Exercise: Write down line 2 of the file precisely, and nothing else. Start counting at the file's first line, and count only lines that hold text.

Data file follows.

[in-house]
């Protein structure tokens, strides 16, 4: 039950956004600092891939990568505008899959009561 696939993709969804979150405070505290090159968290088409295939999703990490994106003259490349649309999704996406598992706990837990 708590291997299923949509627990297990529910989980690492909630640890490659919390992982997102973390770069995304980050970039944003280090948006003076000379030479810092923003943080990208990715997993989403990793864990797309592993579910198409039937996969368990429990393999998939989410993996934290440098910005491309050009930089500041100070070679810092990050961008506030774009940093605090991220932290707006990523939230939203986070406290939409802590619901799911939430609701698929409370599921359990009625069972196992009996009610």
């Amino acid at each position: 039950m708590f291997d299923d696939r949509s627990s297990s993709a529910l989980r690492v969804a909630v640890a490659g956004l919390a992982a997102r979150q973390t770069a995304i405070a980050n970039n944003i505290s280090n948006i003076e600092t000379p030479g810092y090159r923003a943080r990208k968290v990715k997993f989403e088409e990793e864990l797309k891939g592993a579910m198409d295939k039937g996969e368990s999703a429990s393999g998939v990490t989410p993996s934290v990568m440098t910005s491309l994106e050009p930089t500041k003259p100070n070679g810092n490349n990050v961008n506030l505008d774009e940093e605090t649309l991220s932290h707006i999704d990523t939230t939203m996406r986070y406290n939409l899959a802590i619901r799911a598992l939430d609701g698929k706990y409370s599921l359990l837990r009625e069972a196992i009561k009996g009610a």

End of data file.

């Protein structure tokens, strides 16, 4: 039950956004600092891939990568505008899959009561 696939993709969804979150405070505290090159968290088409295939999703990490994106003259490349649309999704996406598992706990837990 708590291997299923949509627990297990529910989980690492909630640890490659919390992982997102973390770069995304980050970039944003280090948006003076000379030479810092923003943080990208990715997993989403990793864990797309592993579910198409039937996969368990429990393999998939989410993996934290440098910005491309050009930089500041100070070679810092990050961008506030774009940093605090991220932290707006990523939230939203986070406290939409802590619901799911939430609701698929409370599921359990009625069972196992009996009610």